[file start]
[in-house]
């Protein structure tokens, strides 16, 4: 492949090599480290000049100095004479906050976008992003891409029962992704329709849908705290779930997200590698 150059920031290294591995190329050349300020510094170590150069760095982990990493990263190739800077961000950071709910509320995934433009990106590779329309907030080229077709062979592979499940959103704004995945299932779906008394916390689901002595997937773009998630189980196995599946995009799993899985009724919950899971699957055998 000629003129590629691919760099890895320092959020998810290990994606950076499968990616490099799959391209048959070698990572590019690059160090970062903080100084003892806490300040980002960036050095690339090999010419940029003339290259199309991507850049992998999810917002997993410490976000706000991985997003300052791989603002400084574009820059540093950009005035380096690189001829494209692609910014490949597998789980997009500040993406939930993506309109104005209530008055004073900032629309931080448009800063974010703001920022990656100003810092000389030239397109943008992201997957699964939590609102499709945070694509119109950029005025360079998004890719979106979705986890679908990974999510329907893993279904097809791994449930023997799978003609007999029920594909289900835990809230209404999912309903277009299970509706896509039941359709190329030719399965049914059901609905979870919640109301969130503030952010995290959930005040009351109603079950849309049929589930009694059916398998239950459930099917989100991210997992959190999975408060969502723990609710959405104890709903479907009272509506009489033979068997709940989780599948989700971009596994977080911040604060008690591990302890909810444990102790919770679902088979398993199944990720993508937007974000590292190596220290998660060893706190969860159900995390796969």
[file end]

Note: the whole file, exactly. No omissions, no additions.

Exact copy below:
[in-house]
């Protein structure tokens, strides 16, 4: 492949090599480290000049100095004479906050976008992003891409029962992704329709849908705290779930997200590698 150059920031290294591995190329050349300020510094170590150069760095982990990493990263190739800077961000950071709910509320995934433009990106590779329309907030080229077709062979592979499940959103704004995945299932779906008394916390689901002595997937773009998630189980196995599946995009799993899985009724919950899971699957055998 000629003129590629691919760099890895320092959020998810290990994606950076499968990616490099799959391209048959070698990572590019690059160090970062903080100084003892806490300040980002960036050095690339090999010419940029003339290259199309991507850049992998999810917002997993410490976000706000991985997003300052791989603002400084574009820059540093950009005035380096690189001829494209692609910014490949597998789980997009500040993406939930993506309109104005209530008055004073900032629309931080448009800063974010703001920022990656100003810092000389030239397109943008992201997957699964939590609102499709945070694509119109950029005025360079998004890719979106979705986890679908990974999510329907893993279904097809791994449930023997799978003609007999029920594909289900835990809230209404999912309903277009299970509706896509039941359709190329030719399965049914059901609905979870919640109301969130503030952010995290959930005040009351109603079950849309049929589930009694059916398998239950459930099917989100991210997992959190999975408060969502723990609710959405104890709903479907009272509506009489033979068997709940989780599948989700971009596994977080911040604060008690591990302890909810444990102790919770679902088979398993199944990720993508937007974000590292190596220290998660060893706190969860159900995390796969």